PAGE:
China Economic Data Exceeds Estimates, Driven by Export Demand -- Update

Features Dow Jones Newswires

Activity in China's critical manufacturing sector picked up in November, as robust global demand for Chinese exports boosted the world's second-largest economy.

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An official gauge of factory activity, the purchasing managers index, edged up to 51.8 in November from 51.6 in October, the National Bureau of Statistics reported Thursday. The reading beat a median forecast of 51.5 by economists polled by The Wall Street Journal and kept the index above the 50-mark that separates expansion from contraction for the 16th month in a row.

China's economy has shown surprising strength, confounding the expectations of many analysts for a slowdown in the year's final months due to Beijing's efforts to cut excess capacity, curb pollution and reduce corporate and financial-sector debt.

The purchasing managers index "suggests that growth momentum held up well in the final quarter despite all these headwinds," said Liu Xuezhi, an economist with Bank of Communications.

After the index ticked down in October, some economists thought the slowdown was under way. Others attributed it to a weeklong holiday and the halting of production at some factories to keep the Beijing area's skies clear during the Communist Party congress.

With those temporary factors gone, the economy is rebounding helped by strong global demand for Chinese exports, said Mr. Liu.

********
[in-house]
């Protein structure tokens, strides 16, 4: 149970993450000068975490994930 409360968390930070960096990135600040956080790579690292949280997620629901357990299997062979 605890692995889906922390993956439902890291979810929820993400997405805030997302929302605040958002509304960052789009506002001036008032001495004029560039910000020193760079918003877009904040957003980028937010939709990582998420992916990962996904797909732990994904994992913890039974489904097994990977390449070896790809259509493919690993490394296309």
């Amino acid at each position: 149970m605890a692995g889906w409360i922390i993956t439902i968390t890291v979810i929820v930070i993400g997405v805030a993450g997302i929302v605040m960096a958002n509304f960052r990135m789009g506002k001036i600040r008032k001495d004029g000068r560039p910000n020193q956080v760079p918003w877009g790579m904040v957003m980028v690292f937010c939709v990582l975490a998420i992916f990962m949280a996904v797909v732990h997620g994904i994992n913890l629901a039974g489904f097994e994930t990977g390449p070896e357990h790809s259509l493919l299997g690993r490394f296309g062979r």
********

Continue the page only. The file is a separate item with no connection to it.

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Orders for exports and imports showed improvement in November, according to subindexes, and that, economists said, bodes well for China's trade figures, which will be released next week.

Global demand, which has been weak in recent years, has staged a sustained revival this year, helping China clock better-than-expected economic growth in the first three quarters.

Adding to the brighter outlook was increased spending by enterprises and faster expansion by equipment and high-tech manufacturing as well as consumer-goods makers, said Zhao Qinghe, an economist with the government's statistics bureau.

Meanwhile, the service sector got a boost from the annual Singles' Day shopping spree on Nov. 11, the biggest online-shopping event for young Chinese consumers. Mr. Zhao said the retail, wholesale, internet and delivery sectors all expanded faster in November, lifting the official nonmanufacturing PMI to 54.8 in November from 54.3 in October.

Strong exports, along with aggressive government spending, drove the Chinese economy to a 6.9% growth rate in the first nine months of the year, putting the government's 6.5% annual growth target in easy reach for the final quarter. Given that, Beijing has already started to scale back its fiscal spending while moving forward in its deleveraging campaign and keeping a lid on a hot property market to try to guide the economy to a healthier footing.

Julian Evans-Pritchard, an economist with Capital Economics, said the slower credit growth, a cooler housing market, reduced fiscal support plus the antipollution crackdown are likely to sap the current growth momentum in the coming months.

Grace Zhu

(END) Dow Jones Newswires

November 29, 2017 23:51 ET (04:51 GMT)